WASHINGTON — Montana uses an interesting argument to justify defiance of a Supreme Court decision: Because the state is particularly prone to political corruption, it should be trusted to constrict First Amendment protections of political speech.
At issue is the court's 2010 Citizens United decision, which held, unremarkably, that Americans do not forfeit their First Amendment rights when they come together in corporate entities or labor unions to speak collectively. What do liberals consider the constitutional basis for saying otherwise?
Three Montana corporations sued to bring the state into conformity with Citizens United by overturning a 100-year-old state law banning all corporate political spending. The state's supreme court refused to do this, citing Montana's supposedly unique susceptibility to corporate domination — an idea amusingly discordant with the three corporations' failure even to persuade the state court to acknowledge the supremacy of the U.S. Supreme Court.
Reasons for the Supreme Court to reconsider Citizens United are nonexistent. The ruling's primary effect has been to give unions and incorporated nonprofit advocacy groups freedom to spend what they choose on political advocacy as long as they do not coordinate with candidates or campaigns. Campaign “reformers,” who advocate speech rationing, apparently regard evidence irrelevant to argument, probably because there is no evidence for their assertion that 2012 has been dominated by corporate money unleashed by Citizens United. An amicus brief submitted to the court by Sen. Mitch McConnell, Congress' staunchest defender of the First Amendment, notes:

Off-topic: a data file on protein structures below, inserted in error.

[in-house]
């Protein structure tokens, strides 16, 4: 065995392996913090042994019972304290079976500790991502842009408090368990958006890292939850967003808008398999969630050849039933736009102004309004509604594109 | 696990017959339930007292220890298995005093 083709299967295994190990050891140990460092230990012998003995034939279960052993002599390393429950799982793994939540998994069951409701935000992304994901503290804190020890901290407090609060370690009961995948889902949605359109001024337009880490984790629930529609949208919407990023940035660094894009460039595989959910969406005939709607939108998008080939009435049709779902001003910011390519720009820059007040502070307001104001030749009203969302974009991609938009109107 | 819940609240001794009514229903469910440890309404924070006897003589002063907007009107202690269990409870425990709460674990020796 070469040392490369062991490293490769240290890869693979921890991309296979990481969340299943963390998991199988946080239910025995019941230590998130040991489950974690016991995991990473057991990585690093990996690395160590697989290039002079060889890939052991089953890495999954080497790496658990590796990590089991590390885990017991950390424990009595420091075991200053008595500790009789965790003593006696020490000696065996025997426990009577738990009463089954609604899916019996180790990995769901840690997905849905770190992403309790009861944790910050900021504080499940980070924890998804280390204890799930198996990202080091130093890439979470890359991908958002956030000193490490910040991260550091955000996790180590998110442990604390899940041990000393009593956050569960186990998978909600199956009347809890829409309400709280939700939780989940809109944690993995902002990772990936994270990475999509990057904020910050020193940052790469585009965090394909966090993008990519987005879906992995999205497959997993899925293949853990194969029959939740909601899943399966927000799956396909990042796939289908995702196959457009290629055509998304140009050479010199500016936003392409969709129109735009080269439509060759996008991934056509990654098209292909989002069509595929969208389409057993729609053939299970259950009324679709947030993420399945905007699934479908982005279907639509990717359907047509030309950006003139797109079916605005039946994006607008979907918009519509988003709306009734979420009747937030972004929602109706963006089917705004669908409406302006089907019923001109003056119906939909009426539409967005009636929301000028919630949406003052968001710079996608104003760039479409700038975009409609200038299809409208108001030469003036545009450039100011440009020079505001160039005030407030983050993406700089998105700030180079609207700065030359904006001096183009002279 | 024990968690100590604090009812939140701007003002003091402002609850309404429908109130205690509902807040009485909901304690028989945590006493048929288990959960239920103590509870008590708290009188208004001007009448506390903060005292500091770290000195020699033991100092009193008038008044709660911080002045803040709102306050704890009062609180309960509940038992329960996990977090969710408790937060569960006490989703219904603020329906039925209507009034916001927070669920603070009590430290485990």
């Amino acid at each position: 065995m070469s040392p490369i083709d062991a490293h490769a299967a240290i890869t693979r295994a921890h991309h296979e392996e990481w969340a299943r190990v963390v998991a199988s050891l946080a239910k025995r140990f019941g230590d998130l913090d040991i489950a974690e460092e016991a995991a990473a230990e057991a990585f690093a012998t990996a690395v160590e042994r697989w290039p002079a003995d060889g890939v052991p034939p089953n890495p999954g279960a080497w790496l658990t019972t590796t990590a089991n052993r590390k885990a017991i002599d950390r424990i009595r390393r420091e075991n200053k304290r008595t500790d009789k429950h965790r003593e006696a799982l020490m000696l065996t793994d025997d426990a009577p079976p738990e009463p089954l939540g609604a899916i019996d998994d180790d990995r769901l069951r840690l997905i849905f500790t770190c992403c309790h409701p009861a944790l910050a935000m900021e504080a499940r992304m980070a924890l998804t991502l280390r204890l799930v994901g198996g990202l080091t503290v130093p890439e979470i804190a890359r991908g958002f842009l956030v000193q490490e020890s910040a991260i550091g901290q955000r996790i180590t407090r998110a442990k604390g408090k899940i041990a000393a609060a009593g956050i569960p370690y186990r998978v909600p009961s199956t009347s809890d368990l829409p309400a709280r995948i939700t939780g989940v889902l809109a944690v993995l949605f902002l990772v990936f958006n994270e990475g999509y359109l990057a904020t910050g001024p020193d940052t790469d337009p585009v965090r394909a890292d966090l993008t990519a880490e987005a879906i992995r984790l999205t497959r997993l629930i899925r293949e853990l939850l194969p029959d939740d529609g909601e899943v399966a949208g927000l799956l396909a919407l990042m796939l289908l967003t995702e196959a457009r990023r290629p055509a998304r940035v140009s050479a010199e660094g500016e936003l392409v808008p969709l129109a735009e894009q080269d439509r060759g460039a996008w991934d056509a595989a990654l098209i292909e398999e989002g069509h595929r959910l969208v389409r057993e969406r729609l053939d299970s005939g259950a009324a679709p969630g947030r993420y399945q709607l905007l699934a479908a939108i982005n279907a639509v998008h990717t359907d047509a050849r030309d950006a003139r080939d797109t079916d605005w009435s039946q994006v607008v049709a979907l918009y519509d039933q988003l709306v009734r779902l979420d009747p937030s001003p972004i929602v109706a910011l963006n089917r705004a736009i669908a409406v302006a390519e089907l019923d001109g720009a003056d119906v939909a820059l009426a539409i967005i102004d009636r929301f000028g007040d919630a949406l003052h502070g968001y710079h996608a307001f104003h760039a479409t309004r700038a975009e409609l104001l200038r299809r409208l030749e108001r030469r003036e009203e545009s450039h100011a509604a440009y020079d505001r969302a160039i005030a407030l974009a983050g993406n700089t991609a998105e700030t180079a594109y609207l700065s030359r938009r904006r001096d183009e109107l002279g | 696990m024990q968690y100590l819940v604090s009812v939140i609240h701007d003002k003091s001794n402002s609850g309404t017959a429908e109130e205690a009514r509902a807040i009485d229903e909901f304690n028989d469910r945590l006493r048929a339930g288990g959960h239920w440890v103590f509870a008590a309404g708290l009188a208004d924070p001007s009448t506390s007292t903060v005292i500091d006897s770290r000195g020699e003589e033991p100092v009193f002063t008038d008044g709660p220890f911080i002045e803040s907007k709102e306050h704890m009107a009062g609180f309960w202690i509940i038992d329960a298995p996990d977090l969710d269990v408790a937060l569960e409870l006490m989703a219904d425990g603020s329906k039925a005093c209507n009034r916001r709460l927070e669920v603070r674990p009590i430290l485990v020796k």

Through March 31, the eight leading super PACs supporting Republican presidential candidates received contributions totaling $96,410,614. Of this, $83,220,167 (86.32 percent) came from individuals, only $13,190,447 (13.68 percent) from corporations, and only 0.81 percent from public companies. McConnell says “not a single one of the Fortune 100 companies has contributed a cent” to any of the eight super PACs.
Justices Stephen Breyer and Ruth Bader Ginsburg, who dissented in that decision, say the Montana case gives the court an occasion to reconsider it “in light of the huge sums currently deployed to buy candidates' allegiance.” Disregard the unsupported smear that candidates are bought, but note this: If these justices believe candidates are corrupted by independent expenditures, presumably they believe that regulating or outlawing them can be justified as combating corruption or the “appearance” thereof. Hence their objection is not to Citizens United but to constitutional protection of advocacy-funding practices that are as old as the Republic.
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